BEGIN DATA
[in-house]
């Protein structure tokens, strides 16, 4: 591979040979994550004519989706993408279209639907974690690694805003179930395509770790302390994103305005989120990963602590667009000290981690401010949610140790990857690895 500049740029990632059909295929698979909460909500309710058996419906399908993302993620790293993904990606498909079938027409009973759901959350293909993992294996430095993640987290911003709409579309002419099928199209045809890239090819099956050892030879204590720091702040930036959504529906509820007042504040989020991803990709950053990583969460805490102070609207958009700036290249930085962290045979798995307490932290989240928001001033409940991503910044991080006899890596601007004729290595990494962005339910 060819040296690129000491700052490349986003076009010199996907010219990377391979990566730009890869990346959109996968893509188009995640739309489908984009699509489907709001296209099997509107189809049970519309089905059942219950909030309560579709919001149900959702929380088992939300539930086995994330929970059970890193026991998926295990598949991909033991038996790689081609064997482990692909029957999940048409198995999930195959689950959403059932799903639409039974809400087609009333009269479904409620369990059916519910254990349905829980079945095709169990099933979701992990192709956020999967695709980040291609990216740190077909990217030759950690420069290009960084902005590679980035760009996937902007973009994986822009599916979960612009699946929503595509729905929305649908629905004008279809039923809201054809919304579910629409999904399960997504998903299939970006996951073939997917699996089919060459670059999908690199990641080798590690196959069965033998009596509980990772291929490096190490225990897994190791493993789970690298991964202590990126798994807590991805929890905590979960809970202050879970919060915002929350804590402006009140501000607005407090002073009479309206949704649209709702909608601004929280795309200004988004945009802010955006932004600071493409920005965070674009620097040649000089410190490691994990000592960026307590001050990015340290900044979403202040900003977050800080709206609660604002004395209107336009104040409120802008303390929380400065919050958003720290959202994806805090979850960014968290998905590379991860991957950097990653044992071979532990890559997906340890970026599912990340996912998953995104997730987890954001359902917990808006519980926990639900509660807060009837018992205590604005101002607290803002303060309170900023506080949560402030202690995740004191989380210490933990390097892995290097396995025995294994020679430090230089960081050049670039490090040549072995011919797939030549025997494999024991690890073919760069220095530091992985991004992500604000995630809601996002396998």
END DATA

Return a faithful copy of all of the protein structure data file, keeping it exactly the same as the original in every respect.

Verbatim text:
[in-house]
């Protein structure tokens, strides 16, 4: 591979040979994550004519989706993408279209639907974690690694805003179930395509770790302390994103305005989120990963602590667009000290981690401010949610140790990857690895 500049740029990632059909295929698979909460909500309710058996419906399908993302993620790293993904990606498909079938027409009973759901959350293909993992294996430095993640987290911003709409579309002419099928199209045809890239090819099956050892030879204590720091702040930036959504529906509820007042504040989020991803990709950053990583969460805490102070609207958009700036290249930085962290045979798995307490932290989240928001001033409940991503910044991080006899890596601007004729290595990494962005339910 060819040296690129000491700052490349986003076009010199996907010219990377391979990566730009890869990346959109996968893509188009995640739309489908984009699509489907709001296209099997509107189809049970519309089905059942219950909030309560579709919001149900959702929380088992939300539930086995994330929970059970890193026991998926295990598949991909033991038996790689081609064997482990692909029957999940048409198995999930195959689950959403059932799903639409039974809400087609009333009269479904409620369990059916519910254990349905829980079945095709169990099933979701992990192709956020999967695709980040291609990216740190077909990217030759950690420069290009960084902005590679980035760009996937902007973009994986822009599916979960612009699946929503595509729905929305649908629905004008279809039923809201054809919304579910629409999904399960997504998903299939970006996951073939997917699996089919060459670059999908690199990641080798590690196959069965033998009596509980990772291929490096190490225990897994190791493993789970690298991964202590990126798994807590991805929890905590979960809970202050879970919060915002929350804590402006009140501000607005407090002073009479309206949704649209709702909608601004929280795309200004988004945009802010955006932004600071493409920005965070674009620097040649000089410190490691994990000592960026307590001050990015340290900044979403202040900003977050800080709206609660604002004395209107336009104040409120802008303390929380400065919050958003720290959202994806805090979850960014968290998905590379991860991957950097990653044992071979532990890559997906340890970026599912990340996912998953995104997730987890954001359902917990808006519980926990639900509660807060009837018992205590604005101002607290803002303060309170900023506080949560402030202690995740004191989380210490933990390097892995290097396995025995294994020679430090230089960081050049670039490090040549072995011919797939030549025997494999024991690890073919760069220095530091992985991004992500604000995630809601996002396998």